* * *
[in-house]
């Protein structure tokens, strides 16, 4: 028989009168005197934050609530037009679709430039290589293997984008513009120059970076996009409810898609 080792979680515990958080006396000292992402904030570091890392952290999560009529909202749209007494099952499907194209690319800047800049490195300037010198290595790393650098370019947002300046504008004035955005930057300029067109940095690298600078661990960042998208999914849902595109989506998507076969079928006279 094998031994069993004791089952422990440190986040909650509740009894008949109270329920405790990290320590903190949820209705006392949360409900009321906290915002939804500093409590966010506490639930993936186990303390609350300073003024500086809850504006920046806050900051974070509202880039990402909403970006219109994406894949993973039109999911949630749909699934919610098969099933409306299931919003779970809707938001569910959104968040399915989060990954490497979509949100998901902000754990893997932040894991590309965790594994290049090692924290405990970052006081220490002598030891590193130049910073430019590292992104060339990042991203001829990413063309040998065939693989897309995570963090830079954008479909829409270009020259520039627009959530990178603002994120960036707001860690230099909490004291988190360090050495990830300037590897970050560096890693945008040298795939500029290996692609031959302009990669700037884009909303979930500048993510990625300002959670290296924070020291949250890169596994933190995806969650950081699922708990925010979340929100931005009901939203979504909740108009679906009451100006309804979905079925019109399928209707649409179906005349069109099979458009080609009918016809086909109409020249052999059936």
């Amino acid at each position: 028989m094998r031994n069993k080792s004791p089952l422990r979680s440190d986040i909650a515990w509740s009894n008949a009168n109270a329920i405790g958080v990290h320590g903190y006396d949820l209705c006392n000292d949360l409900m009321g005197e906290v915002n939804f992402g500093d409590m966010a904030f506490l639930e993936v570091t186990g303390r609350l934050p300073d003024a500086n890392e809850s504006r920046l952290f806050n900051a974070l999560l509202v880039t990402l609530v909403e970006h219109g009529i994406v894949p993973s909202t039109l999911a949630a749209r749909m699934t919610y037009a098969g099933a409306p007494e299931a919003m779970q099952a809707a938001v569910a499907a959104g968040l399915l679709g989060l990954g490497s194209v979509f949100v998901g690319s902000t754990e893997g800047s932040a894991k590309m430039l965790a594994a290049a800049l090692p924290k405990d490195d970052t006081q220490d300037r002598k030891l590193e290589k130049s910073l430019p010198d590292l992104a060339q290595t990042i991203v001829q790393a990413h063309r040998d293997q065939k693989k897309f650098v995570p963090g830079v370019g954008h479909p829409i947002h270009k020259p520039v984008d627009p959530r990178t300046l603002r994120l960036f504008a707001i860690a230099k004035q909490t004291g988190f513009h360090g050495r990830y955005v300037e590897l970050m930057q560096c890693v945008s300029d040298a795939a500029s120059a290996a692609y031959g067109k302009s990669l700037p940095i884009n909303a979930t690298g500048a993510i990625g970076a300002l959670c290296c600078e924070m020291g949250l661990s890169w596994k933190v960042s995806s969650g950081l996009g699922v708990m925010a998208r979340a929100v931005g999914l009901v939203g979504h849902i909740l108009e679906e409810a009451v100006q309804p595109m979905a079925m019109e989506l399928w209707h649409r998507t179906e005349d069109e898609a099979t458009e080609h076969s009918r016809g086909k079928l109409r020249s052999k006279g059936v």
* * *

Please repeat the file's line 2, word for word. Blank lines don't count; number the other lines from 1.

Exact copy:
């Protein structure tokens, strides 16, 4: 028989009168005197934050609530037009679709430039290589293997984008513009120059970076996009409810898609 080792979680515990958080006396000292992402904030570091890392952290999560009529909202749209007494099952499907194209690319800047800049490195300037010198290595790393650098370019947002300046504008004035955005930057300029067109940095690298600078661990960042998208999914849902595109989506998507076969079928006279 094998031994069993004791089952422990440190986040909650509740009894008949109270329920405790990290320590903190949820209705006392949360409900009321906290915002939804500093409590966010506490639930993936186990303390609350300073003024500086809850504006920046806050900051974070509202880039990402909403970006219109994406894949993973039109999911949630749909699934919610098969099933409306299931919003779970809707938001569910959104968040399915989060990954490497979509949100998901902000754990893997932040894991590309965790594994290049090692924290405990970052006081220490002598030891590193130049910073430019590292992104060339990042991203001829990413063309040998065939693989897309995570963090830079954008479909829409270009020259520039627009959530990178603002994120960036707001860690230099909490004291988190360090050495990830300037590897970050560096890693945008040298795939500029290996692609031959302009990669700037884009909303979930500048993510990625300002959670290296924070020291949250890169596994933190995806969650950081699922708990925010979340929100931005009901939203979504909740108009679906009451100006309804979905079925019109399928209707649409179906005349069109099979458009080609009918016809086909109409020249052999059936």